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The Triple Bottom Line
02 April 2014
At the end of her first year with Westpac, Carolyn McCann (below), GM Corporate Affairs and Sustainability, has exciting news to announce around what Westpac Group is doing to increase the wealth of opportunity in our communities…
Counting AFL Commissioner and non-executive board director Sam Mostyn, as well as Christine McLoughlin and Westpac’s Christine Parker and business chairman James Strong (who passed away in 2013) among her mentors, Carolyn McCann thought when she left school she wanted to do law. A second degree in communications got her off to a much more satisfying career start and she joined a large consultancy group putting together integrated communication and investor relations strategies for publicly listed companies, as well as working on various mergers and acquisitions.
One of the first projects Carolyn worked on was the Woolworths float in 1993. It was billed at the time as the largest share float in Australia’s history. Another standout project for her was the merger of Suncorp-Metway and QIDC, working with Queensland Government Treasury. It was all work that provided her with a solid understanding of how important communications are to the success of any big public venture.
Eventually, the buzz of project work led Carolyn to an in-house position with NRMA Insurance Limited as it was known then.
“I was worried about going in-house,” she says, explaining she didn’t think there would be the same "breadth of work”.
However, she also recognised that you become aligned and loyal and really committed to an organisation.
“You feel the ups and downs, especially in the reputation space,” Carolyn says, explaining that in those earlier roles she developed a philosophy to “inject myself early in discussions and get a seat at the table because in the reputation and sustainability space I think the best work you do is invisible.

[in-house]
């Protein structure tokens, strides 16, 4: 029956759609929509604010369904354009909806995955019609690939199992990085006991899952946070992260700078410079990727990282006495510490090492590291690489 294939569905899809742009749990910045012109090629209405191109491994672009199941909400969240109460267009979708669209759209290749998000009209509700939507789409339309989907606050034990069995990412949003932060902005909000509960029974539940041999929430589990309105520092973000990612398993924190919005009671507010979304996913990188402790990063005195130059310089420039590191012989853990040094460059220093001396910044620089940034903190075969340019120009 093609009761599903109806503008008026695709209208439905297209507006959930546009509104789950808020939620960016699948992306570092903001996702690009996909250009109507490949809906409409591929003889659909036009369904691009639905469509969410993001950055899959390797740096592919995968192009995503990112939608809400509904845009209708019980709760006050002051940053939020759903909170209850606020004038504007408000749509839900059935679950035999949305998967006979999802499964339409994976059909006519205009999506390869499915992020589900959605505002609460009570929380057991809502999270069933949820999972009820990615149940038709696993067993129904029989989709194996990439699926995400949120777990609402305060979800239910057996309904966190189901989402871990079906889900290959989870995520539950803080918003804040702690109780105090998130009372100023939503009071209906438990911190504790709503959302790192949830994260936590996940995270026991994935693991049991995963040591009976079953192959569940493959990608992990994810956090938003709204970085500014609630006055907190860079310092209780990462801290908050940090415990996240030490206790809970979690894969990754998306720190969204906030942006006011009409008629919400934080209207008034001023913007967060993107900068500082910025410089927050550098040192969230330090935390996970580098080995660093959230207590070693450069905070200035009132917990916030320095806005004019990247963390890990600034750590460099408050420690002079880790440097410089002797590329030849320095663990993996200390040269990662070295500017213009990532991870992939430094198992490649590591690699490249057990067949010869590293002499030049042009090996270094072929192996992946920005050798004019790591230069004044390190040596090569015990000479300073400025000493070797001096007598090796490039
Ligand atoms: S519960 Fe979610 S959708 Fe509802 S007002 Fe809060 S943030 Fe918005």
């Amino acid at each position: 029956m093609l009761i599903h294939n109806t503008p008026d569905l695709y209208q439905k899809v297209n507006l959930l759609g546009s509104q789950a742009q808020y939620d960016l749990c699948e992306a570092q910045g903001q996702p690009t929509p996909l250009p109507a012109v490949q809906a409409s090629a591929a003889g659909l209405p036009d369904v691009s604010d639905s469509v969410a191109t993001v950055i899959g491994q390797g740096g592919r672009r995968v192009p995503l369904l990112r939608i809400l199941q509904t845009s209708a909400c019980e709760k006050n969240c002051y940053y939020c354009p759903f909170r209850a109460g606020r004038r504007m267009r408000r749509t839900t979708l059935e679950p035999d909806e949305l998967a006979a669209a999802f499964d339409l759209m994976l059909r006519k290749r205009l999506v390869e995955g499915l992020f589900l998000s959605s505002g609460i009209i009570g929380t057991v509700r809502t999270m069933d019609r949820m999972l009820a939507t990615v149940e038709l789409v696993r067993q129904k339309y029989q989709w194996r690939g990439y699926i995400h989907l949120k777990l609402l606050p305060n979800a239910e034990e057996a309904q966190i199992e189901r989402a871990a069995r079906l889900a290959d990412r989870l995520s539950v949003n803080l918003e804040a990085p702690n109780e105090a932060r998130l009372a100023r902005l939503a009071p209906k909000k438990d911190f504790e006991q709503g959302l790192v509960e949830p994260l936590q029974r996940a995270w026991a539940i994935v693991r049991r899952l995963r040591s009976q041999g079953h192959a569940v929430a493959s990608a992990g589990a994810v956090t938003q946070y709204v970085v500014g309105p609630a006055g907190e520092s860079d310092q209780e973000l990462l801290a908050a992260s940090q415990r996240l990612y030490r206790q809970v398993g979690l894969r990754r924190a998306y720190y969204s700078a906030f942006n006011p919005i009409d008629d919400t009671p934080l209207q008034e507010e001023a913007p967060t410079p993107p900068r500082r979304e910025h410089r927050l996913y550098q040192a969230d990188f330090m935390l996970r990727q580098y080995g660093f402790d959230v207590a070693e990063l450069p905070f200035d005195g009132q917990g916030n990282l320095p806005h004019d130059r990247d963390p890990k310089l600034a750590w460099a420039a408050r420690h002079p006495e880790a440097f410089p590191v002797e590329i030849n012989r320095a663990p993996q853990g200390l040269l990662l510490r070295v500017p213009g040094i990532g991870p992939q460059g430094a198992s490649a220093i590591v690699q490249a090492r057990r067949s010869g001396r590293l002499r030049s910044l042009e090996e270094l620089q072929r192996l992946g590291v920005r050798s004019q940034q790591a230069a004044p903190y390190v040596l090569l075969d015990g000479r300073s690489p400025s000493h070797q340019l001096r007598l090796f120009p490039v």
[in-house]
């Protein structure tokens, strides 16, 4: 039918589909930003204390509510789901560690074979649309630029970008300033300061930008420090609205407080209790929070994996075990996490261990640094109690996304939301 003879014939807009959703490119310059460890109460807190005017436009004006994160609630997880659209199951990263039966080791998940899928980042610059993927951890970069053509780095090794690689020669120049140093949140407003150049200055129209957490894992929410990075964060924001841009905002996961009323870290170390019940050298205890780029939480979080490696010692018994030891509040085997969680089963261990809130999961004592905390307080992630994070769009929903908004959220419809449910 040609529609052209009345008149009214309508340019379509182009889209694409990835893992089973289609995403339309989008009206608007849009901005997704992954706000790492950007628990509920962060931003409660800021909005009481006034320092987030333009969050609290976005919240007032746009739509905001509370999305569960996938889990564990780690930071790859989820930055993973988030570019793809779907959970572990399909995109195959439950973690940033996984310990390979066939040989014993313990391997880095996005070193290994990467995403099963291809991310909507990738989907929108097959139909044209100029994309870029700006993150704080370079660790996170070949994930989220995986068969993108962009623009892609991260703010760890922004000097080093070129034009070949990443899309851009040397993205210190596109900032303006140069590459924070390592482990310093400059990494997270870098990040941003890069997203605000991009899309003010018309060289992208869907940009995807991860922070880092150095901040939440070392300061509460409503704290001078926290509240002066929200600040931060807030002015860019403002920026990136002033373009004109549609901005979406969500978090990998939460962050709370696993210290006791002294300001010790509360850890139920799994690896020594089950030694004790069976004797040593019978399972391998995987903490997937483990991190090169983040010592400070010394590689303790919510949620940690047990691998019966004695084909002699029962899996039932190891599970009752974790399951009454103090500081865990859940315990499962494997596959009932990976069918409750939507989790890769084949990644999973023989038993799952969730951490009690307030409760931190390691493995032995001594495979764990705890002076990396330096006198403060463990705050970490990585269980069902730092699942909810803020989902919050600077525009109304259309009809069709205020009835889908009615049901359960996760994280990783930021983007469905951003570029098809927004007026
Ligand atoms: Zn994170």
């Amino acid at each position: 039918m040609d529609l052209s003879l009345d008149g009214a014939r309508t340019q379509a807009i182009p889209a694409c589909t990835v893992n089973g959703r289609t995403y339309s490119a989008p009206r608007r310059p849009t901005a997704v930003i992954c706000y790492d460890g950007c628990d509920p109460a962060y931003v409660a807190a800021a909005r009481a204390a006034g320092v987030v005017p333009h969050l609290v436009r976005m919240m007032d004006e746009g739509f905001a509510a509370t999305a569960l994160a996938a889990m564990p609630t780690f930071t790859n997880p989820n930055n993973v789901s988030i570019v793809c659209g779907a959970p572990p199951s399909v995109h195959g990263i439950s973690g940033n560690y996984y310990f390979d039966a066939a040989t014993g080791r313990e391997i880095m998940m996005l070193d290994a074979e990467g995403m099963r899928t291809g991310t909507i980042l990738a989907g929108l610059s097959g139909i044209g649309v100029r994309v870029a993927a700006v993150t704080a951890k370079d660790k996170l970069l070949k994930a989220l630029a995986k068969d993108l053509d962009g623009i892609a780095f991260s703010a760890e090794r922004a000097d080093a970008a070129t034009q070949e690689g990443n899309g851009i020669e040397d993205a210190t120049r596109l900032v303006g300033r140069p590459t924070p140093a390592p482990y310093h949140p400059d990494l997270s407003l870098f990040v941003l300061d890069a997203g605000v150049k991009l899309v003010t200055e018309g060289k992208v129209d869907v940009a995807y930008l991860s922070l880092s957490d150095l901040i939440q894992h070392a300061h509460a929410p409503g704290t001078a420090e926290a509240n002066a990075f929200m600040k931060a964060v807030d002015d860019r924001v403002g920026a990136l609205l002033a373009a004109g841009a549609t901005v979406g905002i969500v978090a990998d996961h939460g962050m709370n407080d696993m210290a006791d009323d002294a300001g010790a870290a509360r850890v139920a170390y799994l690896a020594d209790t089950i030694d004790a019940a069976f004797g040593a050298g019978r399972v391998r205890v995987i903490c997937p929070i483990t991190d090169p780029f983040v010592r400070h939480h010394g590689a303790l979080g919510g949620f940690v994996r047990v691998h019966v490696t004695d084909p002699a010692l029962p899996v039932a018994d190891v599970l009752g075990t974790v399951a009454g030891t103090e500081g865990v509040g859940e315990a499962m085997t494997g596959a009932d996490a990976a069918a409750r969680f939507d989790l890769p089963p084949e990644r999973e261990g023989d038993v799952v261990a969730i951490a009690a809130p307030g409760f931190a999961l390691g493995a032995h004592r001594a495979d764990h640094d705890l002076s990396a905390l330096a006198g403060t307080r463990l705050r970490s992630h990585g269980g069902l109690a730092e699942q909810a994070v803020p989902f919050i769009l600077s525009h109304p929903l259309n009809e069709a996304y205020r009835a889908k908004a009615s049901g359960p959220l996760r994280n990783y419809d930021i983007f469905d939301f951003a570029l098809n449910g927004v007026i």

“Being there early on is when you can really have influence and stop an issue from occurring,” she says.
Carolyn remained as head of communications with the company for 12 years growing and morphing in the role - as the company also did. Before leaving to join Westpac she was Group General Manager Corporate Affairs and Investor Relations Insurance Australia Group (IAG).
Voted the world’s most sustainable company this year at Davos, Westpac is still the only Australian in the top 10 mix. Carolyn believes the organisation’s continuing success and jump from number 10 to number one in a year has come down to having a broad focus - inside and outside the company - and remaining “mindful of the unintended consequences of any decision made”.
“A business of this size is going to have issues to manage,” continues Carolyn, who’d like to think 70 percent of her communication work is proactive and 30 percent reactive.
“If you inject yourself early and have the right people in your team who are close to the business and involved early in the big projects and the big decisions then you’re in a prime position to short-circuit any potential issues,” Carolyn explains.